International Women’s Day has become a national event in Pakistan. Women and non-binary people have taken to the streets along with men in marches coordinated nationally under the banner ‘Aurat March’ (Urdu for ‘Women’s March’).
Marches have taken place in Islamabad, Karachi, and Lahore among other cities. They may be happening in different places throughout the country, but the atmosphere is consistent – and it’s electric:
— 𝚊𝚕𝚖𝚒𝚛𝚊𝚑 (@kya_flex_hai) March 8, 2020
Sukkur is rocking with salogns of Azadi@naheedsd_shah @shahzadShafi007 @murtazawahab1 @sherryrehman@BakhtawarBZ @Nazish_Brohi @afiasalam @marvisirmed @MazharAbbasGEO pic.twitter.com/Z3AFuG2LRK
— amar sindhu (@amarsindhu) March 7, 2020
Why they march
Aurat March is a network of female grassroots organisers who have mobilised to ensure the marches are safe and successful. While women have their individual reasons for marching, the organisers laid out a specific set of demands ahead of the rallies. These include freedom from sexual harassment and violence, economic justice, reproductive rights, and environmental justice:
— Aurat March – عورت مارچ (@AuratMarchKHI) March 7, 2020
However, the main slogan for this year’s march, ‘mera jism, meri marzi‘ (my body my choice), has created severe backlash. The woman who came up with the slogan has been harassed so much as a result that she’s stopped using her real name in the media. And Amnesty International has condemned “the horrific threats of violence, intimidation and harassment of the marchers”.
One volunteer shared the sense of danger that women who march are facing. She said they fear harassment and doxxing as well as acid attacks and bomb threats. Pakistani society, which still remains patriarchal and largely conservative, hasn’t been open to women asserting control over their own bodies.
My body my choice
But the backlash hasn’t held them back. And women have defended the slogan and shared reasons for why it resonates with them. And since it’s International Women’s Day, women are the ones we should be listening to:
I personally searched and read details of every case of violence against women and children reported since the start of this year.
After hours of going through the traumatic accounts, I compiled all the cases and their details and I decided to share them with everyone.
— Javaria (@JavariaWaseem) March 5, 2020
Importantly, the slogan has started a conversation about women’s bodies which has, so far, been silenced by social norms:
Aurat March has already won in it's philisophical purpose 'cause every household is now talking about us, every person – whether they support it or not – is now part of the discourse. We will be forced to DECONSTRUCT a conversation we were NEVER allowed to have. #AuratMarch2020 pic.twitter.com/P2tjwXfaNp
— sana is in retrograde ♐ (@allahsfav) March 8, 2020
While the slogan has generated much controversy, at its core is bodily autonomy, i.e. consent and reproductive rights for women. This mega-banner for the Lahore march had women’s experiences of sexual assault and harassment painted on it:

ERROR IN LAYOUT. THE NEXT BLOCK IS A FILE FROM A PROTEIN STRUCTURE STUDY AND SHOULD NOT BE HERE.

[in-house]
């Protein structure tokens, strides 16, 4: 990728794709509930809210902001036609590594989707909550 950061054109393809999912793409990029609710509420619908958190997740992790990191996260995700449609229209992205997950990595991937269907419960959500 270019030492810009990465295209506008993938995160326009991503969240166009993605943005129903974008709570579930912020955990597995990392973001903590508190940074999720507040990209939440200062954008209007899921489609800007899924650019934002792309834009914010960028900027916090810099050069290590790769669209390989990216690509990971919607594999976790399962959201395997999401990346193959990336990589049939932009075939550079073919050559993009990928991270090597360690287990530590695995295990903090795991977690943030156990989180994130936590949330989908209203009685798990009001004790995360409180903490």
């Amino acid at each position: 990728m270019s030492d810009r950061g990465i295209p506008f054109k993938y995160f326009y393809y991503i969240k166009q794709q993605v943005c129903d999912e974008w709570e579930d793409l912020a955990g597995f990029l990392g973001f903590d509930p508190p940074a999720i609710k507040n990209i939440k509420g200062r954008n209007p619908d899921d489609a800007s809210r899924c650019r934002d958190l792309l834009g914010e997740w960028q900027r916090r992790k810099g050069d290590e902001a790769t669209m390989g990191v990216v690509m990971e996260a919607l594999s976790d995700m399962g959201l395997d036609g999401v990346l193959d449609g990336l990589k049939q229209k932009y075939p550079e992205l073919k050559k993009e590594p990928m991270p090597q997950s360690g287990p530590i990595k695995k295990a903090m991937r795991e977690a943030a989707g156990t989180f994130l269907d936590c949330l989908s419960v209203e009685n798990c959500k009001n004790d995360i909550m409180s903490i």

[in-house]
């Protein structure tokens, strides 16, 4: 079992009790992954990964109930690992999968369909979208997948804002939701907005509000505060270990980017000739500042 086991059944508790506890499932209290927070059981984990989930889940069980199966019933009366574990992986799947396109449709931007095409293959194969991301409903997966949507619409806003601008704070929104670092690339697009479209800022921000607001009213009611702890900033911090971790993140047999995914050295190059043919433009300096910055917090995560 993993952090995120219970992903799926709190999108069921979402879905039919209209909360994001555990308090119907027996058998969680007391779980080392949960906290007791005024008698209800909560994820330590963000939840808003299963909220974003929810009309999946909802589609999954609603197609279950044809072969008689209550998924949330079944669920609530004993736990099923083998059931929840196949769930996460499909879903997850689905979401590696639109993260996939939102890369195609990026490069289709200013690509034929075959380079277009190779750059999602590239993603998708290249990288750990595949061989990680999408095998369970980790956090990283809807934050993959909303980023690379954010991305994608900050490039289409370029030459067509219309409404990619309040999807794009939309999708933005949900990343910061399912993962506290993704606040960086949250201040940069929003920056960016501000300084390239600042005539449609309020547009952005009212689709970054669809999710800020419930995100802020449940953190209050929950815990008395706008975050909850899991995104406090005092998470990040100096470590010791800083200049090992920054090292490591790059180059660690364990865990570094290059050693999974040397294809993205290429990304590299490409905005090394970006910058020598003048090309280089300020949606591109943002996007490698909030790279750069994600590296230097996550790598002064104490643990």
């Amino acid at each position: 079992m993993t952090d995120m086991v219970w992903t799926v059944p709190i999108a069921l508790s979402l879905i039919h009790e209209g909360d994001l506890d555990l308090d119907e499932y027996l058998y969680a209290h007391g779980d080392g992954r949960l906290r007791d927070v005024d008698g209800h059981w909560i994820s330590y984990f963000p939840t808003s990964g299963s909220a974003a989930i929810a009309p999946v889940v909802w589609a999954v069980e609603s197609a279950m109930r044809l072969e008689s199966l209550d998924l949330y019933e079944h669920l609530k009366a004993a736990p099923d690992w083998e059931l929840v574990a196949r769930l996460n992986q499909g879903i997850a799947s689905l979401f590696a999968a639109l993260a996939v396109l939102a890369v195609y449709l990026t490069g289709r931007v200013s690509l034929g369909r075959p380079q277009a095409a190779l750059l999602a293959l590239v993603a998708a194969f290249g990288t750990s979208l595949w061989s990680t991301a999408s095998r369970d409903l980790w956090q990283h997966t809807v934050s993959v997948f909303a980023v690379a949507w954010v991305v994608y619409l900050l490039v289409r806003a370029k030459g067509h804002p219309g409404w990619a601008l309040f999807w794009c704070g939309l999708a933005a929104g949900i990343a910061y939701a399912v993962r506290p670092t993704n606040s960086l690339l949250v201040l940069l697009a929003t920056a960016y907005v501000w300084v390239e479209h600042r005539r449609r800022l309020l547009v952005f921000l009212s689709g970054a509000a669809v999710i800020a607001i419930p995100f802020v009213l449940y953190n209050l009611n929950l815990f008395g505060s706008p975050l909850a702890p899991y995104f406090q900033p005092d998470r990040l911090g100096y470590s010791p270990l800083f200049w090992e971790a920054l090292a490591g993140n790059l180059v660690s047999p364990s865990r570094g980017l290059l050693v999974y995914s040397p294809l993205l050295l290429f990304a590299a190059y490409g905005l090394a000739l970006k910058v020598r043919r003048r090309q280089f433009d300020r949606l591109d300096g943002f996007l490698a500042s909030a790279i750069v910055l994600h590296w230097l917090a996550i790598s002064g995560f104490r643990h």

— عورت مارچ لاہور – Aurat March Lahore (@AuratMarch) March 8, 2020
However, some placards transcend language and aren’t beholden to translations:
— Umair Javed (@umairjav) March 8, 2020
Inclusive and intersectional
One of the most heartening aspects of the marches is how inclusive and intersectional they appear to be. The trans rights flag can be seen in this video:
— Nighat Dad (@nighatdad) March 8, 2020
— Rabia Anum Obaid (@RabiaAnumm) March 5, 2020
And women are using the march, as well as the viral hashtag #AuratMarch2020, to call attention to the plight of women from ethnic and religious minorities:
On this Women Day, I want to remind you the abuse and sexual harassment the women of erstwhile tribal areas (militarised zone) have been facing from security forces personnells. These women stood up for themselves (In Waziristan&Mohmand agency) last year bravely. #AuratMarch2020 pic.twitter.com/SiDJtmJIUz
— Gulalai_Ismail (@Gulalai_Ismail) March 8, 2020
Bringing attention to the issue of forced conversions, which has plagued religious minorities in Pakistan, is just one of the positive outcomes of the march. In forced conversions, “women and girls from religious minorities are abducted, forcibly converted and then married off to their abductors”. Horrific in itself, this crime is often made worse by the fact that victims are often girls under 18:
Let's join #AuratMarch2020
For a cause that needs to be highlighted Stop forced conversion#WhyIMarch #AuratMarch #WomensHistoryMonth #WomensDay #WomensDay2020 #Pakistan #Karachi #Sindh #Forcedconversion #Stopforcedconversion #WomensRights #InternationalWomensDay pic.twitter.com/0ZGe570okF
— SorathSindhu (@SindhuSorath) March 8, 2020
Dignity and respect
At the end of the day, the demands of Pakistani women aren’t that different to women anywhere else in the world – dignity and respect:
— Neha Zehra (@NehaZehra5) March 8, 2020
So whether it’s demanding bodily autonomy and equal rights, objecting to patriarchal culture, or any number of issues affecting them, Pakistani women are using today’s marches to make themselves heard. And they’re using their own voices, loud and clear, to do so.
Featured image via YouTube/Maaz Khawaja
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